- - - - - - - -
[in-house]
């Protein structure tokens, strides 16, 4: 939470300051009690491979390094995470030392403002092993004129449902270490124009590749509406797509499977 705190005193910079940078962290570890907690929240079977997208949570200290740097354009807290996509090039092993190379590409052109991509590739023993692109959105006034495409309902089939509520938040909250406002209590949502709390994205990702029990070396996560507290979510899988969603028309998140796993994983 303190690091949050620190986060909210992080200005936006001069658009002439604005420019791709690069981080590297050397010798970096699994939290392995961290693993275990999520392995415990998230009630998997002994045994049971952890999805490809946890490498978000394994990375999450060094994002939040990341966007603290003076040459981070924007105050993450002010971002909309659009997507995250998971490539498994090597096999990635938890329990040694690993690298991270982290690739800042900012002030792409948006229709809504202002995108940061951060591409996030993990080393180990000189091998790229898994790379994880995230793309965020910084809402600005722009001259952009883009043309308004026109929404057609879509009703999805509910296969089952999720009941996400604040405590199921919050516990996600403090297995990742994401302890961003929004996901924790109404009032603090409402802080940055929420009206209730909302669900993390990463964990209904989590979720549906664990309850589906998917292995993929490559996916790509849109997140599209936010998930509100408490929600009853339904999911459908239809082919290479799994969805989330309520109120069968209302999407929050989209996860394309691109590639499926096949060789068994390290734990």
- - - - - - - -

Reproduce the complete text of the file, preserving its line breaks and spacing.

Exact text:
[in-house]
């Protein structure tokens, strides 16, 4: 939470300051009690491979390094995470030392403002092993004129449902270490124009590749509406797509499977 705190005193910079940078962290570890907690929240079977997208949570200290740097354009807290996509090039092993190379590409052109991509590739023993692109959105006034495409309902089939509520938040909250406002209590949502709390994205990702029990070396996560507290979510899988969603028309998140796993994983 303190690091949050620190986060909210992080200005936006001069658009002439604005420019791709690069981080590297050397010798970096699994939290392995961290693993275990999520392995415990998230009630998997002994045994049971952890999805490809946890490498978000394994990375999450060094994002939040990341966007603290003076040459981070924007105050993450002010971002909309659009997507995250998971490539498994090597096999990635938890329990040694690993690298991270982290690739800042900012002030792409948006229709809504202002995108940061951060591409996030993990080393180990000189091998790229898994790379994880995230793309965020910084809402600005722009001259952009883009043309308004026109929404057609879509009703999805509910296969089952999720009941996400604040405590199921919050516990996600403090297995990742994401302890961003929004996901924790109404009032603090409402802080940055929420009206209730909302669900993390990463964990209904989590979720549906664990309850589906998917292995993929490559996916790509849109997140599209936010998930509100408490929600009853339904999911459908239809082919290479799994969805989330309520109120069968209302999407929050989209996860394309691109590639499926096949060789068994390290734990």